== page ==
• 17:49 Matt: It depends on the person, the industry, and who you want to work with. There’s certain people for certain things. Indian people are good at doing website and SEO stuff for cheap. They’re good at hashing out things quick but the quality isn’t the best. The Philippines provides medium quality and their prices are a little higher than India. Australia, El Salvador, and some places in Europe are even more expensive but the quality is higher. Then you’ve got the US with higher quality but almost as expensive as having an in-house employee.
  • 19:01 Sean: Is price the primary reason, at least for you, for going with a virtual assistant from another country?
  • 19:09 Matt: Yes and no. It depends on the business. If it’s a new startup business that needs basic stuff—data entry, research, sending prewritten emails—I wouldn’t mind going with India or the Philippines, but if it needs to be more personable with a client, then I want to stay more with Europe, Australia, El Salvador, or closer to the US in culture. They know the culture and communicate a lot better. That’s not to say the other countries aren’t, I’ve just had a better experience with them.

What to Look for in a Virtual Assistant

  • 19:56 Sean: Say you’ve narrowed down where you want to look for a virtual assistant. Now, you’re going through candidates, what kinds of qualities or characteristics are you looking for upfront? Then, once you decide to bring someone on, what kind of things are you vetting to decide if they’re going to be a good fit in the long-run?
  • 20:24 Matt: I’ll take Vicky as an example. When I was first looking for someone to do general administrative tasks, she was more of a content creator/marketer, which I didn’t need at the moment but would need soon. My main question for her and two other girls I interviewed was, “Why would it be a mistake to not hire you?” They all pretty much said they would go the extra mile for me but I liked Vicky’s answer, “I’ll go until my fingers are numb.”
  • 21:24 Sean: You were looking for someone who was going to work hard.
  • 21:28 Matt: I needed them to be ok with me being a slave-driver. At first we had a group interview so I could tell them what I was looking for, the job description, and what we would be expanding to in the next six months to a year. I had their resumes so I knew what they had previously done, and I asked them if they were ok with doing things outside of their comfort-zone that they hadn’t done before. I asked them if they would be willing to train on things they weren’t familiar with. They all said yes, but it came down to doing a week trial run with all of them. I went through everything with them as if I was hiring them to do the tasks I needed them to do—estimates and communications with my clients or partners.
  • 22:50 At the end of the week, I was able to see how much they were doing with a program that takes screen shots every few minutes of them working. I had set up a dummy email account they could send things to as if it were a client and I was able to see how they interacted with these “clients”. Vicky impressed me because she really went above and beyond. I was looking for someone that would do the tasks I gave them, but that also self-initiate some projects around those tasks. I paid her for 40 hours but I got 60 hours out of her. I hired her and started giving her bonuses or incentives to keep working that hard. I started with $50 bonuses and worked up to $150 bonuses or weeks off for vacation.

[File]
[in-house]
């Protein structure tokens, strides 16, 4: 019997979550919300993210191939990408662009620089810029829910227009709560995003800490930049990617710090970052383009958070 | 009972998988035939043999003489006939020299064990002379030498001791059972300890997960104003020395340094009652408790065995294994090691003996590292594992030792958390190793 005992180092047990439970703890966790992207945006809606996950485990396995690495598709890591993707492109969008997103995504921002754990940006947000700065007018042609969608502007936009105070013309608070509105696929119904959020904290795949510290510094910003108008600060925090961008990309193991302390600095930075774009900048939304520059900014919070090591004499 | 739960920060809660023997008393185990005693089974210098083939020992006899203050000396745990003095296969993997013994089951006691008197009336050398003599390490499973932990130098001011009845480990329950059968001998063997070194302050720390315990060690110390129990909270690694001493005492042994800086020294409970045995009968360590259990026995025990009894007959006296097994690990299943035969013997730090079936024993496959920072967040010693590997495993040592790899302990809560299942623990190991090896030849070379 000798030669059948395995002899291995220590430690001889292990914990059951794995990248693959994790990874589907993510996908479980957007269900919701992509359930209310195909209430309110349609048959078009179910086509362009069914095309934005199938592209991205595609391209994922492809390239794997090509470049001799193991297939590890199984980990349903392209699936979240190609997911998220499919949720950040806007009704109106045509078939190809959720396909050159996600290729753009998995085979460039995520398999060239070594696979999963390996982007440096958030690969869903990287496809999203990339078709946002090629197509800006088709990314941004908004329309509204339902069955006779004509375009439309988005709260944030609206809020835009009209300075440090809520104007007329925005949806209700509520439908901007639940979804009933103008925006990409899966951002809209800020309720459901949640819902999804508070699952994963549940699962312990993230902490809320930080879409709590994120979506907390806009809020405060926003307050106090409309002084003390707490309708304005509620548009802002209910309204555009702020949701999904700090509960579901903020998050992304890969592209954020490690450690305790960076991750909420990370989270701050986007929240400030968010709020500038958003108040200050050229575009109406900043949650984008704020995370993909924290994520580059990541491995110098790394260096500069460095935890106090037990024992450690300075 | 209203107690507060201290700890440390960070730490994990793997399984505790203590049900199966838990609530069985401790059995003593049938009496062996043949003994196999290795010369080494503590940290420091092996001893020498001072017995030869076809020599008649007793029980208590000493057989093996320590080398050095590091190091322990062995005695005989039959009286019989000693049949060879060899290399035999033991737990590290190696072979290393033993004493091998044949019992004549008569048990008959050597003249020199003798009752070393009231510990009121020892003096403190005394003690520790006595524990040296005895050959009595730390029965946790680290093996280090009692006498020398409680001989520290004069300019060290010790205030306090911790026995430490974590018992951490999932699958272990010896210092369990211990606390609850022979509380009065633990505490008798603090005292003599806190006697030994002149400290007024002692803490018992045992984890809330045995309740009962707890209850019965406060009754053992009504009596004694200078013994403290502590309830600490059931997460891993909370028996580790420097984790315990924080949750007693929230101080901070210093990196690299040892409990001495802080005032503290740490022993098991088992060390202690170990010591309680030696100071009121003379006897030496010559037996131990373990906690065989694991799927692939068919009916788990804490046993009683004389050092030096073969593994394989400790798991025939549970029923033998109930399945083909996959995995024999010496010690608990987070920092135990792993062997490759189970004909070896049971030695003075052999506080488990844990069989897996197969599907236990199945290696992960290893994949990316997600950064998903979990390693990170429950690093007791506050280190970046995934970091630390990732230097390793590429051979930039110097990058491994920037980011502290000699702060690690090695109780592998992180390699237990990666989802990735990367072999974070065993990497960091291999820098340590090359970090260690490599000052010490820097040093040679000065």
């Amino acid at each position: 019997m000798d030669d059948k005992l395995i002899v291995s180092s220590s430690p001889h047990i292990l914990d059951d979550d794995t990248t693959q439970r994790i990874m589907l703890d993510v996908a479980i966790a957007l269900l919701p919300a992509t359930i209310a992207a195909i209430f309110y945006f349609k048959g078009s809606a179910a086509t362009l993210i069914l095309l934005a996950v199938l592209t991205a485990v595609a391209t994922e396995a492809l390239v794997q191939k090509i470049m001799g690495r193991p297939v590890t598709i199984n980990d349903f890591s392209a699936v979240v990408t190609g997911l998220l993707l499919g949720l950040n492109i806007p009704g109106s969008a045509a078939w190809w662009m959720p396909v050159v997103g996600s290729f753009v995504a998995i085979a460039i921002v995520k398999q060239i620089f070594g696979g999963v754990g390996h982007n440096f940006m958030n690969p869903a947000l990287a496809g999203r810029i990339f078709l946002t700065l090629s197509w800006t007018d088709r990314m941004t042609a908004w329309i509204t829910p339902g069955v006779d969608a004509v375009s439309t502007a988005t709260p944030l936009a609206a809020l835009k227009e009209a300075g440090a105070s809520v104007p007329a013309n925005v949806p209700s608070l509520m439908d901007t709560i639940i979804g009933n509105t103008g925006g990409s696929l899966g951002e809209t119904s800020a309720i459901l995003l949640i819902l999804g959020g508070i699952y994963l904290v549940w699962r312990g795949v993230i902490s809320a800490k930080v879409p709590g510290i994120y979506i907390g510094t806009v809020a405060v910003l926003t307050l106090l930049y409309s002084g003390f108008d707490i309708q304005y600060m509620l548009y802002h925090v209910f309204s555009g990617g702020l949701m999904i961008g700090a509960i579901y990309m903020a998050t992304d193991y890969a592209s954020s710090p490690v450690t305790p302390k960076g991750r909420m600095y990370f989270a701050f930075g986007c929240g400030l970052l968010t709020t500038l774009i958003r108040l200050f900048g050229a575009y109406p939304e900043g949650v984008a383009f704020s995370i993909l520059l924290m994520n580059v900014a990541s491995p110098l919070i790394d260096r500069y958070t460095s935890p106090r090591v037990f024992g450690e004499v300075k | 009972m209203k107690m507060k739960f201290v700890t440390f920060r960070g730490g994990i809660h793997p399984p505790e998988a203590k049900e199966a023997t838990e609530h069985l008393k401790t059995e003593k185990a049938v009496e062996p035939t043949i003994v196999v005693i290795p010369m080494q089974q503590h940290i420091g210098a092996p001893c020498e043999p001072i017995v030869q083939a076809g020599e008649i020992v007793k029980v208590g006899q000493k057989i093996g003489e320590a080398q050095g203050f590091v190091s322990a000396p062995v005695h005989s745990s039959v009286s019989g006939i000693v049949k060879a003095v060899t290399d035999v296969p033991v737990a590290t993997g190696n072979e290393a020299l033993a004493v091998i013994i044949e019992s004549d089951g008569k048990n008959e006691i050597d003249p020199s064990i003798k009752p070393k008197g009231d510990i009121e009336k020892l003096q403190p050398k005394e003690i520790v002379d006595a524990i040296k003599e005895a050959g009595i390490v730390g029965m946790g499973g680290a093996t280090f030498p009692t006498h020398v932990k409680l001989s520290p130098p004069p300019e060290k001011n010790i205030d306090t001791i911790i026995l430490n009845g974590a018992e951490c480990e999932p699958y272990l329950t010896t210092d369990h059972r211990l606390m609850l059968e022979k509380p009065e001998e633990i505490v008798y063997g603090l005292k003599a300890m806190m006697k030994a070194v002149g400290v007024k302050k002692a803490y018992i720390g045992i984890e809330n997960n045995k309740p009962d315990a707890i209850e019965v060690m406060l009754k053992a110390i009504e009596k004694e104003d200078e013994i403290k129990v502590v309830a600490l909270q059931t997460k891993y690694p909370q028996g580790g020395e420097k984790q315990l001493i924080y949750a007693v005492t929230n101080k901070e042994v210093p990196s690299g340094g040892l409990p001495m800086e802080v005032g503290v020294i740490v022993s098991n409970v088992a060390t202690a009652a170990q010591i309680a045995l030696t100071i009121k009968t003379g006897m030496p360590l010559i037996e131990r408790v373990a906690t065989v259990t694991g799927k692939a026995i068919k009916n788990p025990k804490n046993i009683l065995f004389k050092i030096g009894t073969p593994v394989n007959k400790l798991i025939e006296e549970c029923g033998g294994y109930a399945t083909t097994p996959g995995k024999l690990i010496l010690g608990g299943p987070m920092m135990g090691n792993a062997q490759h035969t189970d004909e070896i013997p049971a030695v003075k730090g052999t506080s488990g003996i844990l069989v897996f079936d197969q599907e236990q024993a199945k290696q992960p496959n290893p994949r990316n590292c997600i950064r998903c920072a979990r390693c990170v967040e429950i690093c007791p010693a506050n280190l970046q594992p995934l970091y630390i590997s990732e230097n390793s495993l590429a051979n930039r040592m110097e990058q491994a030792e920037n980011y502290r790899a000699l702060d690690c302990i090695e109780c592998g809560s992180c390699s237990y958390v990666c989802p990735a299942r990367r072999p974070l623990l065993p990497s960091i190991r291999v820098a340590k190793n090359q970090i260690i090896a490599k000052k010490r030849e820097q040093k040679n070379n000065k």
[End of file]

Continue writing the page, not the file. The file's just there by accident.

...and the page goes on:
• 25:05 Sean: You bring them in but you don’t treat them special at first. You want to see if they have the initiative.
  • 25:09 Matt: I would actually pay them pretty low in the beginning. When I first brought Vicky on, I was paying her $5 an hour.
  • 25:19 Sean: Is that pretty average for remote virtual assistants?
  • 25:23 Matt: That’s pretty standard in the Philippines and India, but outside of that, it goes up to about $10. Even from some agencies in the Philippines they’ll cost $10 an hour because they work US hours.
  • 25:46 Sean: The reason it’s so cheap is because there’s such a cost-of-living difference?
  • 25:51 Matt: Yeah. I was paying a girl in the Philippines $350 a month and I felt like I was robbing her, but she said that it was more than enough. She didn’t want more than $400 because the government starts looking into how rich they’re getting. It’s a ton of money in their currency. I eventually started sending them more because I didn’t feel right doing that.

When to Hire

  • 26:33 Sean: We’ve got a question that I think is relevant here, “How do you strike a balance between finding someone of quality and managing your expenses? Do you look at this person as an investment or as a business expense?”
  • 26:50 Matt: They’re definitely an investment. You spend $1,000 a month on a virtual assistant and you make $3,000. My virtual assistants don’t work on the business end to triple my money like that, but they’re helping me free up my time and allowing me to work on my businesses to make more money. As a solo-entrepreneur, you have to do so many things. Social media is just one thing we don’t have time for and I’ll be bringing on virtual assistants to do that in the future.
  • 27:51 Sean: This is my own question, I’m curious what your advice would be to someone who is relatively new in starting their business. At what point would you say they should start considering hiring? A follow up to that is, do you think it should be a virtual assistant first, or should they hire an employee first? How would you approach it?